M. Ramachandran

Kochi, Kerala

Uttarakhand tragedy

THE Uttarakhand disaster was waiting to happen (“Himalayan tragedy”, July 12). Nature has reacted to its merciless exploitation in the name of development and commerce. Frequent floods and droughts are a result of climate change caused by humans tampering with nature. While the uniformed forces risked life and limb during the rescue operations, politicians, as usual, milked the tragedy for political mileage and cheap publicity.

Ettirankandath Krishnadas

Palakkad, Kerala

THE Uttarakhand tragedy once again highlights the reality that lessons were never learnt from previous tragedies. Despite repeated warnings from environmentalists and experts, the State government, to appease the corporate lobby, cleared projects in ecologically sensitive zones.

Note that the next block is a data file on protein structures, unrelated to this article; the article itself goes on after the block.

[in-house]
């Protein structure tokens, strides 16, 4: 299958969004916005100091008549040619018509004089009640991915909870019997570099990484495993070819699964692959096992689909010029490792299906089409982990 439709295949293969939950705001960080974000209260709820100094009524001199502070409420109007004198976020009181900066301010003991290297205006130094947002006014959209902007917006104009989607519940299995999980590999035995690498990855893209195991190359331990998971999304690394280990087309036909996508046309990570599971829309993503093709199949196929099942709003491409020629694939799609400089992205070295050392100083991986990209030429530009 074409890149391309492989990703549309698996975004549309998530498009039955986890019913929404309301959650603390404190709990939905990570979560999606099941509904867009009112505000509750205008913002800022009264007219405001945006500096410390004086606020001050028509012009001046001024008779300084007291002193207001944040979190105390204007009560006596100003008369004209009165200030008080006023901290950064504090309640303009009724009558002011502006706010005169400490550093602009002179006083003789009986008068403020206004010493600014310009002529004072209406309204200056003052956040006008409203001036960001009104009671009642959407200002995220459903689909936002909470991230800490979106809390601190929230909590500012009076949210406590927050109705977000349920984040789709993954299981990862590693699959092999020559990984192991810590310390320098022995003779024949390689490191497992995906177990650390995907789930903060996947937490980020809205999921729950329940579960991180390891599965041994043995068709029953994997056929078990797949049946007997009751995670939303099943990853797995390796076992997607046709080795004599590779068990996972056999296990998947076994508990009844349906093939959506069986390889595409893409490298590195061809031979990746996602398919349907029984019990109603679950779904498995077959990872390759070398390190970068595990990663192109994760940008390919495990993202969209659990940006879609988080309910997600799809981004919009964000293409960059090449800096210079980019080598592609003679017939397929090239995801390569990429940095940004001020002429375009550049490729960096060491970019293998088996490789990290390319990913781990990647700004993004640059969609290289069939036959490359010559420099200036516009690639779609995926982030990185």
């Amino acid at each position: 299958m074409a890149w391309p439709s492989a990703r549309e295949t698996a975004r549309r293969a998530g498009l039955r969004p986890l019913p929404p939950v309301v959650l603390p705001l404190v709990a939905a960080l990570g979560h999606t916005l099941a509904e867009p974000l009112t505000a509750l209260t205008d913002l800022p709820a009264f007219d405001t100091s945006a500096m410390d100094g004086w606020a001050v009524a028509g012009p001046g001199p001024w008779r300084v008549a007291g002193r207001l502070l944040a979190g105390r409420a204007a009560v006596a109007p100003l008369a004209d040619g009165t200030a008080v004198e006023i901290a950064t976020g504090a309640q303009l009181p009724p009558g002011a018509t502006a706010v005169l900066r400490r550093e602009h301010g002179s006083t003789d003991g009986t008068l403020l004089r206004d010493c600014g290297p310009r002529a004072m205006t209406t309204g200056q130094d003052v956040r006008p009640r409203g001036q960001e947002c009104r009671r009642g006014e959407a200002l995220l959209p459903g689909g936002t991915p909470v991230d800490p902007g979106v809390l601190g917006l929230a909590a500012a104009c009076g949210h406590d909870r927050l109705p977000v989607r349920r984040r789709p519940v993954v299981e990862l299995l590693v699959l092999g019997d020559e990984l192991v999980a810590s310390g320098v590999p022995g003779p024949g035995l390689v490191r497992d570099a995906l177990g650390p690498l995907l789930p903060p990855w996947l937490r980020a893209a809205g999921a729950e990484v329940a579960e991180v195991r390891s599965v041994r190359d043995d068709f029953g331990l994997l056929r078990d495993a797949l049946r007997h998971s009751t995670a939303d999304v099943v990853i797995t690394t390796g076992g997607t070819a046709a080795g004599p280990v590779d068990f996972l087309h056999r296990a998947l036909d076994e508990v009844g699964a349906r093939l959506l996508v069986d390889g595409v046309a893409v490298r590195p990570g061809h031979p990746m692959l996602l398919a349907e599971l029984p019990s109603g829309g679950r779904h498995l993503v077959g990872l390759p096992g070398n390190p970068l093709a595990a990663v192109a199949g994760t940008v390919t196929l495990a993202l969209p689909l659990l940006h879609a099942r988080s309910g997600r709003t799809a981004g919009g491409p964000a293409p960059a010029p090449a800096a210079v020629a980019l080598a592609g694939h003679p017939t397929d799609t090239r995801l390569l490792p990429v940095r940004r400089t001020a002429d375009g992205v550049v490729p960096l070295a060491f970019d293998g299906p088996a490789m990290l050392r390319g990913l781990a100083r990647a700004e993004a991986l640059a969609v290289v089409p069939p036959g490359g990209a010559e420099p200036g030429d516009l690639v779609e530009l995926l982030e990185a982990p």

The National Disaster Management Authority is packed with people with little expertise in the field. This has resulted in the loss of thousands of lives.

K.R. Srinivasan

Secunderabad, Andhra Pradesh

India & Russia

RAJIV BHATIA’S article “Reworking old ties” (July 12) brings back many memories, especially those of the golden period of our strategic relationship with the erstwhile Soviet Union. With India’s focus having shifted to the world’s three major powers—the United States, the European Union and China—Bhatia stresses the need for mutual cooperation and understanding between Russia and India on strategic issues.

Shipra R. Upadhyay

Baroda, Gujarat

Cracks in NDA

IT is sad that the 17-year-long alliance between the Bharatiya Janata Party and the Janata Dal (United) in Bihar has come to an end (“Double whammy”, July 12).